Building a great portfolio is fundamental to landing work—there are no two ways about it. But there’s one other element that can help “sell” you to potential clients and employers before they even meet you: copywriting testimonials.
Once you’ve done work with clients, one of the best ways to get additional copywriting work is to re-pitch those same clients. But another great way to land additional copywriting work is to have your clients sell you for you.
What does that mean?
Well, in essence, this is about the magic of leverage: letting other happy customers sell you and your services to future happy customers. And not only is it magical, but it’s also super easy.
If you’re not already collecting testimonials from your clients, you need to start doing it even if you are hesitant.
Your portfolio proves to potential employers and clients that you know how to write copy. (It also proves that you know how to work with designers, know how to incorporate a brand in your writing, and a few other things, but let’s stick to basics.) And that proof is super important.
However, there’s another kind of proof that can be just as impactful: social proof. Social proof demonstrates that people or companies think highly of a product or service. Reviews on Amazon are social proof. Logos of companies that have used a product are social proof. Facebook likes are social proof.
And testimonials or references for an individual are social proof.
If you’re thinking that your portfolio proves that you can do the work, you’re right. But there are still many other elements of working with you that aren’t demonstrated in your samples.
Yes, your clients want you to deliver great copy. But they also want you to hit deadlines, respond to emails in a timely fashion (and not forget to answer part of their questions), process feedback, and a host of other small tasks that you can’t underestimate. You want to act as a partner to your clients by asking the right questions and proactively offering solutions versus waiting for your clients to hand you assignments. Testimonials demonstrate that you’re a pleasure to work with, you’re insightful, and you’re professional.
Testimonials let prospective clients see that you’ve worked with others before and that you’ve wowed their socks off. It’s a basic marketing technique, but it works. People can be easier sold by what other people say about you than what you say about you.
Collecting testimonials should be just as regular a part of your process as writing, editing, and invoicing. Once you receive payment for your services, simply send a friendly email to your client and politely ask if they would be willing to write a testimonial for use on your marketing materials.
You’ll find that some people will be more than happy to comply and will send along a testimonial right away, and some people, even people who were really thrilled with your work, just won’t. Eh, that’s life. You’ll have plenty more opportunities to gather testimonials as you go!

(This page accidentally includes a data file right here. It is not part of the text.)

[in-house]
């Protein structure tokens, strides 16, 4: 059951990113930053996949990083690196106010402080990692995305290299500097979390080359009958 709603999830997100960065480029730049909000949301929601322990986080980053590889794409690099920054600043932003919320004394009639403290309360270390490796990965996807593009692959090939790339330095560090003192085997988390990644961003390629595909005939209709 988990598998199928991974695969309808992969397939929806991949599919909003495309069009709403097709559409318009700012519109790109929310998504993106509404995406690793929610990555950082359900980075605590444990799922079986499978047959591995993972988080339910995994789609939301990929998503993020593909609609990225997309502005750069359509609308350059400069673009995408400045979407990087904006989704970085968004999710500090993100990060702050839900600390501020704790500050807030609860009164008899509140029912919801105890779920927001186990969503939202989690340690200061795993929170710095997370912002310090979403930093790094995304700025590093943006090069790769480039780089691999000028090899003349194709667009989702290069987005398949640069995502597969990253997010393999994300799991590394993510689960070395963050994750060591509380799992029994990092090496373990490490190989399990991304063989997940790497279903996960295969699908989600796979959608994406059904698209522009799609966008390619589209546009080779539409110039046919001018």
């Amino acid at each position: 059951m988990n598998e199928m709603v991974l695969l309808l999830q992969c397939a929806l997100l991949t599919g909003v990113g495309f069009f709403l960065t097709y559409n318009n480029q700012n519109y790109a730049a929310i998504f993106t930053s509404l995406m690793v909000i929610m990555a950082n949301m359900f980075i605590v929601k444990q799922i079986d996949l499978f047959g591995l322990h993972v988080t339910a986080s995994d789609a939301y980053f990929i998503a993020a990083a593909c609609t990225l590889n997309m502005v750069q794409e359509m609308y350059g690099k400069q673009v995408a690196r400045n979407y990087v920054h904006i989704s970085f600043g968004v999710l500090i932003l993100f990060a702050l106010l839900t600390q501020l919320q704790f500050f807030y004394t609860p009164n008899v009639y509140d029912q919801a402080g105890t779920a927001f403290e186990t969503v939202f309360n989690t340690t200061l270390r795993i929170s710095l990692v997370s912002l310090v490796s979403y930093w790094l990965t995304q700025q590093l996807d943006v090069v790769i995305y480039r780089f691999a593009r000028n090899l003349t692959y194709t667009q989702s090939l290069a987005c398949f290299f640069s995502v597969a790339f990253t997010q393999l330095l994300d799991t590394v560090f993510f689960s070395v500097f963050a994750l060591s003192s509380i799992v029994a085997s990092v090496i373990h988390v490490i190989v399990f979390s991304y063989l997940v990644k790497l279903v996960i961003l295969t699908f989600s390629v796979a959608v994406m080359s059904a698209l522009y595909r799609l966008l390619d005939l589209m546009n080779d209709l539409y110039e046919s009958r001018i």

If you’d like, you can ask them to write them on LinkedIn. (You can’t upload other people’s testimonials to LinkedIn yourself.) That way, even more people can come across your own personal social proof.
How to Get Copywriting Testimonials
I know: Most people would rather not reach out to others for testimonials. You feel like you’re asking for a favor. It feels uncomfortable.
But all you need do is draft a simple email:
Email Template for Requesting Testimonials
Hi, [client name],
It was such a pleasure working with you on [insert project]. I’m working on building up my copywriting business and I was wondering if you would be willing to provide a testimonial.
I know you’ve got a lot on your plate, so to make this easier, what I’d be looking for is a short write-up that answers one or two of these questions:
- What was it like working with me?
- How did I meet the goals of the project?
- What were some of the elements of working together, besides the copy, that you appreciated? (timeliness, attention to detail, etc.)
Thank you in advance for your help!
Obviously, you’ll want to tailor that email to fit your voice and adjust the questions to be more specific to the work you did with that client (particularly if there’s something more specific you’re hoping the client will say). But it can be as simple as that.
Update Your Portfolio With Your Testimonials
Once you’ve got your testimonials, make sure you use them! Put themon your website in a prominent place and print out a sheet of them for your print portfolio. People love your work! Let the world know! And let those happy clients sell you, for you.
If you’re still protesting and feeling fearful, I’m suggesting, and with much affection, that you get over it. And the way to get over your fear is to send that email.
This is your career we’re talking about, and a testimonial or two could mean the difference between a potential client giving you a shot and them opting not to.
Do you regularly collect testimonials? Have copywriting testimonials helped you find work? If so, how? Let us know in the comments below!
Last Updated on August 28, 2023